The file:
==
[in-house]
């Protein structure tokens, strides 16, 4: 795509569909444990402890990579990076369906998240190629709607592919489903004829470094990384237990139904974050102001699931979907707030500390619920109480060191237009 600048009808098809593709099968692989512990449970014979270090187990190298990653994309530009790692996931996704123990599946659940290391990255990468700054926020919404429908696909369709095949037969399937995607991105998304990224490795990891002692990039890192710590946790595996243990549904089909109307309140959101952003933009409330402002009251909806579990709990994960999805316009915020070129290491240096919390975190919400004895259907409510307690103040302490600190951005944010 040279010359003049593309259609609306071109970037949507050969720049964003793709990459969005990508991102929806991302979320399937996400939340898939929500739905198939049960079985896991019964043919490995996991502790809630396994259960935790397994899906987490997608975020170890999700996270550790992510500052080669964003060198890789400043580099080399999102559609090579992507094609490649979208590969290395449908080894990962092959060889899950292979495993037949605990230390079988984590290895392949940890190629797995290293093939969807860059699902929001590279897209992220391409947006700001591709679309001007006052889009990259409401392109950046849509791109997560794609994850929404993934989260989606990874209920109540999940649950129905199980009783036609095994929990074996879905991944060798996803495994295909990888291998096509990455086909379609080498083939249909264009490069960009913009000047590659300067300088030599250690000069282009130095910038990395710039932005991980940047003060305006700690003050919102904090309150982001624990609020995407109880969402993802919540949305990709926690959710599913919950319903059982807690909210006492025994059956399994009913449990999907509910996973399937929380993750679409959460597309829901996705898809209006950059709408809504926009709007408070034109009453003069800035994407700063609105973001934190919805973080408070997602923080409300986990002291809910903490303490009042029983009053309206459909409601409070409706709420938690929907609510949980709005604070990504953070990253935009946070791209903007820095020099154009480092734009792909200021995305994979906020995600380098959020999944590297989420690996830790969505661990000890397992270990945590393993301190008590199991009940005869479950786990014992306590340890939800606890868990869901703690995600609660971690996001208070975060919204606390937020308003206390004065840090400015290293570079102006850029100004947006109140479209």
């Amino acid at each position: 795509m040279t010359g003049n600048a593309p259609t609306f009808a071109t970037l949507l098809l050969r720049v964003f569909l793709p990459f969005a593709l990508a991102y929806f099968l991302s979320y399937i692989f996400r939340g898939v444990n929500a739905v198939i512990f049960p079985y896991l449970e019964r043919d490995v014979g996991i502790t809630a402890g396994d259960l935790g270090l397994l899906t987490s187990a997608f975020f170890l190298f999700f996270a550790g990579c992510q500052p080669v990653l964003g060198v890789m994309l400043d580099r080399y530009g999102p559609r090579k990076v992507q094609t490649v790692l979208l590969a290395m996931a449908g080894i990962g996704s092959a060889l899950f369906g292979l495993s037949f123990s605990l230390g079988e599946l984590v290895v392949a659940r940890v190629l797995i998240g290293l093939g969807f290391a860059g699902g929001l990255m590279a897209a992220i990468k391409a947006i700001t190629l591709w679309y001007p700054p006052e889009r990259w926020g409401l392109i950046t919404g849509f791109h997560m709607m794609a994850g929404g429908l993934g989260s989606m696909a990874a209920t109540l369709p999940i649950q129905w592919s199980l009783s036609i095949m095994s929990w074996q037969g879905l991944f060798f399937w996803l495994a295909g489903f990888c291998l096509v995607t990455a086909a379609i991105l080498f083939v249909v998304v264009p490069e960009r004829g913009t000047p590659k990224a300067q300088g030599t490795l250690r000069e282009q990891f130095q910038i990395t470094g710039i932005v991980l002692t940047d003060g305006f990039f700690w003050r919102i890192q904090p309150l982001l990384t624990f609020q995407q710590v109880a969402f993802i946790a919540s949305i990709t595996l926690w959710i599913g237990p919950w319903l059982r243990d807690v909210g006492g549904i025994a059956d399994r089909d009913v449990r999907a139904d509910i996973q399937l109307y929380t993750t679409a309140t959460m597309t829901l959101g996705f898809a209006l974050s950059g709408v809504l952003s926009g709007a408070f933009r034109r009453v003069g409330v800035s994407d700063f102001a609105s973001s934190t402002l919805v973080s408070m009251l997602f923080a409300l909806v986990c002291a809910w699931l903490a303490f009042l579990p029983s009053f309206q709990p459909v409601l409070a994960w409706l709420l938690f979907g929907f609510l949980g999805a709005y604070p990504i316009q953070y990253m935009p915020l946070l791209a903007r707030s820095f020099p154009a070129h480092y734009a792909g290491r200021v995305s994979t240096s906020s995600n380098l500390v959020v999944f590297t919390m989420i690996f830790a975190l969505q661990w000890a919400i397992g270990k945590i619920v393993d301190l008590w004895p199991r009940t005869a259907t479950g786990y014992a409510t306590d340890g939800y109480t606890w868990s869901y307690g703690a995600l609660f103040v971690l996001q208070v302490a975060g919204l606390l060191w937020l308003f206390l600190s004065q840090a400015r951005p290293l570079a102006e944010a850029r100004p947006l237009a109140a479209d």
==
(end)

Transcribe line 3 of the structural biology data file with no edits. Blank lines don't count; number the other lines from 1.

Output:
């Amino acid at each position: 795509m040279t010359g003049n600048a593309p259609t609306f009808a071109t970037l949507l098809l050969r720049v964003f569909l793709p990459f969005a593709l990508a991102y929806f099968l991302s979320y399937i692989f996400r939340g898939v444990n929500a739905v198939i512990f049960p079985y896991l449970e019964r043919d490995v014979g996991i502790t809630a402890g396994d259960l935790g270090l397994l899906t987490s187990a997608f975020f170890l190298f999700f996270a550790g990579c992510q500052p080669v990653l964003g060198v890789m994309l400043d580099r080399y530009g999102p559609r090579k990076v992507q094609t490649v790692l979208l590969a290395m996931a449908g080894i990962g996704s092959a060889l899950f369906g292979l495993s037949f123990s605990l230390g079988e599946l984590v290895v392949a659940r940890v190629l797995i998240g290293l093939g969807f290391a860059g699902g929001l990255m590279a897209a992220i990468k391409a947006i700001t190629l591709w679309y001007p700054p006052e889009r990259w926020g409401l392109i950046t919404g849509f791109h997560m709607m794609a994850g929404g429908l993934g989260s989606m696909a990874a209920t109540l369709p999940i649950q129905w592919s199980l009783s036609i095949m095994s929990w074996q037969g879905l991944f060798f399937w996803l495994a295909g489903f990888c291998l096509v995607t990455a086909a379609i991105l080498f083939v249909v998304v264009p490069e960009r004829g913009t000047p590659k990224a300067q300088g030599t490795l250690r000069e282009q990891f130095q910038i990395t470094g710039i932005v991980l002692t940047d003060g305006f990039f700690w003050r919102i890192q904090p309150l982001l990384t624990f609020q995407q710590v109880a969402f993802i946790a919540s949305i990709t595996l926690w959710i599913g237990p919950w319903l059982r243990d807690v909210g006492g549904i025994a059956d399994r089909d009913v449990r999907a139904d509910i996973q399937l109307y929380t993750t679409a309140t959460m597309t829901l959101g996705f898809a209006l974050s950059g709408v809504l952003s926009g709007a408070f933009r034109r009453v003069g409330v800035s994407d700063f102001a609105s973001s934190t402002l919805v973080s408070m009251l997602f923080a409300l909806v986990c002291a809910w699931l903490a303490f009042l579990p029983s009053f309206q709990p459909v409601l409070a994960w409706l709420l938690f979907g929907f609510l949980g999805a709005y604070p990504i316009q953070y990253m935009p915020l946070l791209a903007r707030s820095f020099p154009a070129h480092y734009a792909g290491r200021v995305s994979t240096s906020s995600n380098l500390v959020v999944f590297t919390m989420i690996f830790a975190l969505q661990w000890a919400i397992g270990k945590i619920v393993d301190l008590w004895p199991r009940t005869a259907t479950g786990y014992a409510t306590d340890g939800y109480t606890w868990s869901y307690g703690a995600l609660f103040v971690l996001q208070v302490a975060g919204l606390l060191w937020l308003f206390l600190s004065q840090a400015r951005p290293l570079a102006e944010a850029r100004p947006l237009a109140a479209d």